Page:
Our findings build on those of earlier studies evaluating interventions intended to mitigate the risk of acetaminophen overdose. Previous research from England and Wales found that acetaminophen poisoning–related mortality declined 43% and liver transplantation registrations owing to acetaminophen-induced hepatotoxicity declined 61% in the 11 years after legislation that restricted acetaminophen package sizes to a maximum of 32 tablets and the amount of acetaminophen that can be sold without a prescription at 1 time to 100 tablets.41 However, the impact of package size restrictions was not uniform throughout the UK, with no impact on fatal poisonings observed in Scotland.42 In Denmark, an 18-year age restriction on over-the-counter analgesic sales was associated with a 17% reduction in admissions for nonopioid analgesic poisoning among people aged 10–17 years, and pack size restriction of these drugs was associated with an 18% reduction in admissions for the entire population.43 However, the age restriction was also associated with a decrease in poisoning associated with other prescription medications, obfuscating a causal association between this policy change and nonopioid analgesic poisonings.43 In contrast to these studies, we explored whether labelling changes alone are sufficient for curbing acetaminophen overdoses. Moreover, previously published studies did not distinguish between accidental overdoses and deliberate self-harm, the latter being the impetus for the legislated restrictions on package sizes, given the often impulsive nature of deliberate overdoses.44 We focused specifically on accidental overdoses, the prevention of which would be the likely goal of labelling changes intended to promote safe use of acetaminophen.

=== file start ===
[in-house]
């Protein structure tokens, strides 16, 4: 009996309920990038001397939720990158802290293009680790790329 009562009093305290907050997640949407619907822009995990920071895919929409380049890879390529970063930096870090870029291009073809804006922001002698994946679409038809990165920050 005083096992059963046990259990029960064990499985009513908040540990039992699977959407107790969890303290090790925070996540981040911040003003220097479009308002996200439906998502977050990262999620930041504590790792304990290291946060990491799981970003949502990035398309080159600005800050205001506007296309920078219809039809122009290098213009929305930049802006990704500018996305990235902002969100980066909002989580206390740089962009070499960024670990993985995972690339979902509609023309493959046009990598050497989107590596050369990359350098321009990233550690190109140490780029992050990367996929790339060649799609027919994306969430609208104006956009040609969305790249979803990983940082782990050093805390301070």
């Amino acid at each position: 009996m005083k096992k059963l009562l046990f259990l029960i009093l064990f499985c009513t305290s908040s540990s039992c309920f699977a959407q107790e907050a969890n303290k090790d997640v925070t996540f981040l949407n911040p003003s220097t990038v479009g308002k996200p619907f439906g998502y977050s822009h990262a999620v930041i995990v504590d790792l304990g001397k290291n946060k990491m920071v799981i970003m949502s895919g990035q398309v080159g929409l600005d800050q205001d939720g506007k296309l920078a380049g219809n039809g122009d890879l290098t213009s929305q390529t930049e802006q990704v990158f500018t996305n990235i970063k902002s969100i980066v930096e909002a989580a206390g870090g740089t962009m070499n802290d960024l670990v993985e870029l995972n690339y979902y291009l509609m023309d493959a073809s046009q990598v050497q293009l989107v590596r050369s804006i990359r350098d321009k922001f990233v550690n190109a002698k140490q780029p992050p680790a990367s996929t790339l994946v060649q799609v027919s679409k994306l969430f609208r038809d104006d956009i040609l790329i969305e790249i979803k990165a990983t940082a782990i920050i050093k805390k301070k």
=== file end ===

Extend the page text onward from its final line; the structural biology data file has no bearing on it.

In light of our findings and of the limitations of product labels, implementation and evaluation of measures addressing conditions that predispose people to unintentionally ingest more than the recommended amount of acetaminophen should be considered. Examples of such measures include removing acetaminophen from nonanalgesic over-the-counter products, discontinuing opioid–acetaminophen combination products and restricting products to a maximum of 325 mg of acetaminophen per unit dose.
We did not include emergency department visits for accidental acetaminophen overdose that did not result in hospital admission or events resulting in prehospital deaths. Our study may have been underpowered for detecting significant changes, particularly for secondary outcomes with fewer available data points in the later portions of the time series. However, the results of sensitivity analyses were largely aligned with those of ARIMA models, providing support for our main inferences. As with all interrupted time series studies, temporal confounding related to discrete events occurring in close proximity to the interventions of interest or changes in the source population is a potential source of bias. However, we are unaware of any such confounders, and the median age and sex distribution of the national population did not change appreciably between 2004 and 2020.45 Finally, our approach of distinguishing accidental from deliberate acetaminophen overdose has not been validated. However, the age and sex distribution of our patients was similar to those of studies using hospital medical records for identifying cases of accidental acetaminophen overdose.8,10